They promised me nine years of safety but only gave me three.
Such a Pretty Girl is by Laura Wiess. It is called her debut novel, but I know better. (And, yes, I know, pen names. But still. ALL SHOULD KNOW THE GIRL FRIENDS SERIES.)
At any rate, I sought this “debut” novel out because, of course, my love for the Girl Friends series knows no bounds, and I had to see what kind of writing one of my favorite series writers is up to.
In brief, Meredith’s father, a pedophile who raped her as well as several other children, is released from prison on good behavior six years early. Her mother is still in love with him and demands that Meredith give her father another chance.
What I Liked
– This book is extremely short and fast paced, and Wiess does some truly spectacular character work in so few pages. I could clearly picture all of the characters in my head, and I had a good sense of their personalities, their smells, everything.
– I finished the book in one sitting because I was so worried about Meredith and her friends and family.
– Wiess is not graphic at all, but she offers up concrete details that leave an indelible impression. For example, Meredith mentions the charm on her father’s necklace and says she remembers the whomp of it against her teeth. That is such a small detail that clearly paints a horrifying picture. Gah.
– Meredith is in danger because her mother is blind to the horrors her father has committed. Her mom constantly says he made a mistake and they should give him one more chance, and OMG. It is awful. But. Important. I had problems with the mother’s characterization, but Wiess makes a good point. Sometimes it’s the blindness of those around children (EVEN KNOWING WHAT THEY KNOW) that keeps/puts them in danger. Her mother is so caught up in wanting the dad that she is willing to believe he is not the monster he is convicted of being. The “they” that promised her safety is the justice system, but more than that, should have been her mom.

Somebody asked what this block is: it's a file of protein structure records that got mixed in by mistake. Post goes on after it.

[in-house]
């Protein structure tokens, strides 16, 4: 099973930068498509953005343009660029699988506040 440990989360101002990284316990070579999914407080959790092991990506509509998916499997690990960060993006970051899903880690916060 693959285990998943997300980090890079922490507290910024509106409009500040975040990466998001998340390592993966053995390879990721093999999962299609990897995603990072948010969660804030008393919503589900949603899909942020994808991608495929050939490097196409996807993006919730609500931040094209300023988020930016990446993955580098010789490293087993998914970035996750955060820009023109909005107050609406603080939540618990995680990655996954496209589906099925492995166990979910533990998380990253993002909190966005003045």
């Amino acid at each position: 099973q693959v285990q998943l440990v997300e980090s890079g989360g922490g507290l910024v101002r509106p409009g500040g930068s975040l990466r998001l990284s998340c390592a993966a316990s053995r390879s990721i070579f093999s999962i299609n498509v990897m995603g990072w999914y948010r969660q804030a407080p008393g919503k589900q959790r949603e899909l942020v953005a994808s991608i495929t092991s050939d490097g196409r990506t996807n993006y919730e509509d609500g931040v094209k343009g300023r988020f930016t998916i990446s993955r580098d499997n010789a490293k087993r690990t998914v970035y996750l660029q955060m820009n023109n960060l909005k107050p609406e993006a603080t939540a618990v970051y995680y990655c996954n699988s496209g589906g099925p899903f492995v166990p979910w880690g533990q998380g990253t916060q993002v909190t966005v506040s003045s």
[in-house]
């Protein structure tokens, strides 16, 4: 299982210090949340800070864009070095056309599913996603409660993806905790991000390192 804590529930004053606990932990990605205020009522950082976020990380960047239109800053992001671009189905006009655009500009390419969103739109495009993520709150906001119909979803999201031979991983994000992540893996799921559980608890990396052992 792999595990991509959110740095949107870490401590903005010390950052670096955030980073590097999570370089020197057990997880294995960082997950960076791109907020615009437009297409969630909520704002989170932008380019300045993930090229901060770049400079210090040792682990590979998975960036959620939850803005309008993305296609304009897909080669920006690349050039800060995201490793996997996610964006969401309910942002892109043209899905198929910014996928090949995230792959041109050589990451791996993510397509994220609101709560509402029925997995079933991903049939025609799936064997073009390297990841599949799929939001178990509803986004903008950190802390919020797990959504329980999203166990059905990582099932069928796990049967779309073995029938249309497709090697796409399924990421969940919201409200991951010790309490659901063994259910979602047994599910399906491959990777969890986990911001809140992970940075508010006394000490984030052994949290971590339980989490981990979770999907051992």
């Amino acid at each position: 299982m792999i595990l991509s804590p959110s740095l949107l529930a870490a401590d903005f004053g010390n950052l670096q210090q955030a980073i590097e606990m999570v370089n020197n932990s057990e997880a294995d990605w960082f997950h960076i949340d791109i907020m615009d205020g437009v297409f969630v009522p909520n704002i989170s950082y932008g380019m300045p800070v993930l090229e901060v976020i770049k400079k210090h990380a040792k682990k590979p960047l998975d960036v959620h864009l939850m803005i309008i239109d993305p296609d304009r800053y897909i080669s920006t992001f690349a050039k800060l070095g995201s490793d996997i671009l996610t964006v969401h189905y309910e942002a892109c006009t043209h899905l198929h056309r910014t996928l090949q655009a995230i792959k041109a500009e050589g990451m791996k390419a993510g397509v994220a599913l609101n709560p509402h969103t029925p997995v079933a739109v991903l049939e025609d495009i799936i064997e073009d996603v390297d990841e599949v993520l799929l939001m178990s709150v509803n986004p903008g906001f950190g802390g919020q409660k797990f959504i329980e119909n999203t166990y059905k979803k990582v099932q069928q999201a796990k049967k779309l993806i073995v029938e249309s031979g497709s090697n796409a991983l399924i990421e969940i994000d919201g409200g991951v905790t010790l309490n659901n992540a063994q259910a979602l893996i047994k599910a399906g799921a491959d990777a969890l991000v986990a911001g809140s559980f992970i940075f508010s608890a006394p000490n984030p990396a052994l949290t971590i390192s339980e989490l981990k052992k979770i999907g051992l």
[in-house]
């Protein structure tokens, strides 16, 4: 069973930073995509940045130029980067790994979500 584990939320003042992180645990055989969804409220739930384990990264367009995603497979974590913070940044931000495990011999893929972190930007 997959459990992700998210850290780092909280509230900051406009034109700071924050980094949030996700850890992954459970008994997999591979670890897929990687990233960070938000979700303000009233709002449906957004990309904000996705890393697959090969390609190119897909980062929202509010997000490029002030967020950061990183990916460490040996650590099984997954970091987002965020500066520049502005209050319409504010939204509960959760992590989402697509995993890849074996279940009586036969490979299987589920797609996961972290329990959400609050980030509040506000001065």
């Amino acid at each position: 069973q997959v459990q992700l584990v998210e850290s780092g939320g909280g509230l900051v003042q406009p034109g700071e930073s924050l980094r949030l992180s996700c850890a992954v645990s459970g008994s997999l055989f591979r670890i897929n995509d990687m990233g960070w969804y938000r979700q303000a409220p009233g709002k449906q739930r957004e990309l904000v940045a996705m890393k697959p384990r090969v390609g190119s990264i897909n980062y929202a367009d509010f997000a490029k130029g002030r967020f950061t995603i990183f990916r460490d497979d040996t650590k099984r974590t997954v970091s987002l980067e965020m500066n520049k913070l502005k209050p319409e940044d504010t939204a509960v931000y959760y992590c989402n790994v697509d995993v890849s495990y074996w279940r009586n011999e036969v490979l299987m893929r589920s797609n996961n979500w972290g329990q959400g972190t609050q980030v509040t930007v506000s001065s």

– Aside from the mother and father, I loved all of the other characters.
– There’s some interesting religious stuff going on in the book. Most notably: victim souls.
What I Didn’t Like
– The characterization of the mother was flat, flat, flat. I have no idea what made her so gung-ho about the dad. (Not that any answer would have sufficed, but.) This is a very self-sufficient woman with her own home that comes from money. I got no sense of what made her so in love with him or why she felt the appearance of a together family was more important than her daughter’s safety.
– There’s a moment where Meredith equates adultery with pedophilia. Um. No. I understand why it would upset her, but none of the characters ever addressed the fact that there’s a difference between two consenting adults doing the dirty and a grown man forcing himself on minors.
– I had to take some real plausibility leaps with this one. That her dad lives in the same housing complex as her and legally fought to win that battle doesn’t sit right. It might be possible, but I want to believe it’s not. That said, her mother kept bringing him around, so it’s not like any kind of restraining order would’ve actually worked.
– I am not in love with the ending. I can’t figure out how I feel about it, though. On the one hand, I like it. On the other hand…I don’t know.
Violence against girls, women, and children.
In conclusion: This is not an easy book to read, and I’m not entirely sure I would suggest it to someone who has suffered abuse, only because it is so terrifying and Meredith spends so much of the book locked in terror. Ultimately, though, she does have to figure out how to survive, and she figths for herself every step of the way.